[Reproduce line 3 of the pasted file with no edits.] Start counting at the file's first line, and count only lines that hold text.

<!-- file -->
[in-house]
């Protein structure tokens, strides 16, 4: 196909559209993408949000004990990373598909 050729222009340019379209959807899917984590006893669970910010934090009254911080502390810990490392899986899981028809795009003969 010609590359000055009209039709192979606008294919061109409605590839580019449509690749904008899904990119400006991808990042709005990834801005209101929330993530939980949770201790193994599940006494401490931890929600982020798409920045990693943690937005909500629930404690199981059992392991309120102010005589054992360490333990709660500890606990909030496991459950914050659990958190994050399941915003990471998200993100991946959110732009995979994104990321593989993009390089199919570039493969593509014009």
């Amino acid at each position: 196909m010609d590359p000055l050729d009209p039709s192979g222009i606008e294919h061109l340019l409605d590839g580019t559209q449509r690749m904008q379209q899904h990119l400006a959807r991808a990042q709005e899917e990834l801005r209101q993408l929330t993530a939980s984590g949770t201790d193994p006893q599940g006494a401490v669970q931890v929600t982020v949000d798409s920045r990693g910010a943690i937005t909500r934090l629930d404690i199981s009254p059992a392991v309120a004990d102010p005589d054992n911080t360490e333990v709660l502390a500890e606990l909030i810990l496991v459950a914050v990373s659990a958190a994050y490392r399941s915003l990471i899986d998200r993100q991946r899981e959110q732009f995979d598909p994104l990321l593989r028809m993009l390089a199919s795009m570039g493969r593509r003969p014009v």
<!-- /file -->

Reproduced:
């Amino acid at each position: 196909m010609d590359p000055l050729d009209p039709s192979g222009i606008e294919h061109l340019l409605d590839g580019t559209q449509r690749m904008q379209q899904h990119l400006a959807r991808a990042q709005e899917e990834l801005r209101q993408l929330t993530a939980s984590g949770t201790d193994p006893q599940g006494a401490v669970q931890v929600t982020v949000d798409s920045r990693g910010a943690i937005t909500r934090l629930d404690i199981s009254p059992a392991v309120a004990d102010p005589d054992n911080t360490e333990v709660l502390a500890e606990l909030i810990l496991v459950a914050v990373s659990a958190a994050y490392r399941s915003l990471i899986d998200r993100q991946r899981e959110q732009f995979d598909p994104l990321l593989r028809m993009l390089a199919s795009m570039g493969r593509r003969p014009v």